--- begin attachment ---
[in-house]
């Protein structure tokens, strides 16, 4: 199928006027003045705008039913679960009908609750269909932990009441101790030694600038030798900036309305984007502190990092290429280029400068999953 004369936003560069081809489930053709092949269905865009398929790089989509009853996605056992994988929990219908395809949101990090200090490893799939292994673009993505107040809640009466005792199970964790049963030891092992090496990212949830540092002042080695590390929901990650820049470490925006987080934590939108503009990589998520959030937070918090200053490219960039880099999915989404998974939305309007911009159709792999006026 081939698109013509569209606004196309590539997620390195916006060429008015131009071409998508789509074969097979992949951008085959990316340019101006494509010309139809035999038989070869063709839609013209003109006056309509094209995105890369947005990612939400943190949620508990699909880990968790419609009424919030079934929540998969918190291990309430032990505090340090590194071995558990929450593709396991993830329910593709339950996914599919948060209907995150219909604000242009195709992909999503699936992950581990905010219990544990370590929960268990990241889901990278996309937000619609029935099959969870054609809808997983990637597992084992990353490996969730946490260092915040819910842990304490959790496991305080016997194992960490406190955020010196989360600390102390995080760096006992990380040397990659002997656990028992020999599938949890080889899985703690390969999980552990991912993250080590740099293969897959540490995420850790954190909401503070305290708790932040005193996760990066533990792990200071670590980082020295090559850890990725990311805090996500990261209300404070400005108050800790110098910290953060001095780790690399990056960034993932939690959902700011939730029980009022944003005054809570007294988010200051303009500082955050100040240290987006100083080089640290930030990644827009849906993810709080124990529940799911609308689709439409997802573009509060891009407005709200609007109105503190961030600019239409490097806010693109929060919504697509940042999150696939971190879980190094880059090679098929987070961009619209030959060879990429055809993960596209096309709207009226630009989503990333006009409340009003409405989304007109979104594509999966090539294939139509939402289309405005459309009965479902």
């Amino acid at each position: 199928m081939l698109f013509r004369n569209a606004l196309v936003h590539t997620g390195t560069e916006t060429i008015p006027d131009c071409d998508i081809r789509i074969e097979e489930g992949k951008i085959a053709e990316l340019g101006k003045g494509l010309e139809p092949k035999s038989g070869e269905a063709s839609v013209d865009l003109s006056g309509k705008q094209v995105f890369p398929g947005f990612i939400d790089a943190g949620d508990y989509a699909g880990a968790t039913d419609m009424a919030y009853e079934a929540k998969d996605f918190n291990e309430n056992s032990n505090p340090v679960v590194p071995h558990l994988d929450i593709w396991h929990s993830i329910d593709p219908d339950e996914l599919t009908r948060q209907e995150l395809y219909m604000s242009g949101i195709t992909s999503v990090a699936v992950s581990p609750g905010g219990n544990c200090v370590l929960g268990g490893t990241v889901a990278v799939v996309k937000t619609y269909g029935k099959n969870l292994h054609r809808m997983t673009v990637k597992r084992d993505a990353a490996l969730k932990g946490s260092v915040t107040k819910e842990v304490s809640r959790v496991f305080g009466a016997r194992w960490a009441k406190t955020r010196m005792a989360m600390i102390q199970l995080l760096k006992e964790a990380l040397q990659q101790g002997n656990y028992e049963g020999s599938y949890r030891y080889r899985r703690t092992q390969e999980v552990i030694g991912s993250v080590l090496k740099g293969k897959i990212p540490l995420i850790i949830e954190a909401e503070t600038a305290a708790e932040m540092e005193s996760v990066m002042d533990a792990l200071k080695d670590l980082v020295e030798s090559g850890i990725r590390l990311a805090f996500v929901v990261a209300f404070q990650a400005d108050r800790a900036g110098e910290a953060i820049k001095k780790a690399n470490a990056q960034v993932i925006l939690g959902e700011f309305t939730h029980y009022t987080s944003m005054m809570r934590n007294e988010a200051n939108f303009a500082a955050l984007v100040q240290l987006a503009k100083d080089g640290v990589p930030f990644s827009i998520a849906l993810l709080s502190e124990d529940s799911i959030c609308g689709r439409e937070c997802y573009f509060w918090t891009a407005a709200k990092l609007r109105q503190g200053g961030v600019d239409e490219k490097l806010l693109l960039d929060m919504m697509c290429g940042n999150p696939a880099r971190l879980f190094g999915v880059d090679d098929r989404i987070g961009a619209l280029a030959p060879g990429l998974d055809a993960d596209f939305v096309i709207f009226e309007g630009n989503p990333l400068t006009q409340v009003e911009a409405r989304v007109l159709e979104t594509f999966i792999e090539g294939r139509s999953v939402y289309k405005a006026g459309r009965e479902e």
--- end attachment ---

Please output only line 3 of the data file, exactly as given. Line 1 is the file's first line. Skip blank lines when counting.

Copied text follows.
């Amino acid at each position: 199928m081939l698109f013509r004369n569209a606004l196309v936003h590539t997620g390195t560069e916006t060429i008015p006027d131009c071409d998508i081809r789509i074969e097979e489930g992949k951008i085959a053709e990316l340019g101006k003045g494509l010309e139809p092949k035999s038989g070869e269905a063709s839609v013209d865009l003109s006056g309509k705008q094209v995105f890369p398929g947005f990612i939400d790089a943190g949620d508990y989509a699909g880990a968790t039913d419609m009424a919030y009853e079934a929540k998969d996605f918190n291990e309430n056992s032990n505090p340090v679960v590194p071995h558990l994988d929450i593709w396991h929990s993830i329910d593709p219908d339950e996914l599919t009908r948060q209907e995150l395809y219909m604000s242009g949101i195709t992909s999503v990090a699936v992950s581990p609750g905010g219990n544990c200090v370590l929960g268990g490893t990241v889901a990278v799939v996309k937000t619609y269909g029935k099959n969870l292994h054609r809808m997983t673009v990637k597992r084992d993505a990353a490996l969730k932990g946490s260092v915040t107040k819910e842990v304490s809640r959790v496991f305080g009466a016997r194992w960490a009441k406190t955020r010196m005792a989360m600390i102390q199970l995080l760096k006992e964790a990380l040397q990659q101790g002997n656990y028992e049963g020999s599938y949890r030891y080889r899985r703690t092992q390969e999980v552990i030694g991912s993250v080590l090496k740099g293969k897959i990212p540490l995420i850790i949830e954190a909401e503070t600038a305290a708790e932040m540092e005193s996760v990066m002042d533990a792990l200071k080695d670590l980082v020295e030798s090559g850890i990725r590390l990311a805090f996500v929901v990261a209300f404070q990650a400005d108050r800790a900036g110098e910290a953060i820049k001095k780790a690399n470490a990056q960034v993932i925006l939690g959902e700011f309305t939730h029980y009022t987080s944003m005054m809570r934590n007294e988010a200051n939108f303009a500082a955050l984007v100040q240290l987006a503009k100083d080089g640290v990589p930030f990644s827009i998520a849906l993810l709080s502190e124990d529940s799911i959030c609308g689709r439409e937070c997802y573009f509060w918090t891009a407005a709200k990092l609007r109105q503190g200053g961030v600019d239409e490219k490097l806010l693109l960039d929060m919504m697509c290429g940042n999150p696939a880099r971190l879980f190094g999915v880059d090679d098929r989404i987070g961009a619209l280029a030959p060879g990429l998974d055809a993960d596209f939305v096309i709207f009226e309007g630009n989503p990333l400068t006009q409340v009003e911009a409405r989304v007109l159709e979104t594509f999966i792999e090539g294939r139509s999953v939402y289309k405005a006026g459309r009965e479902e």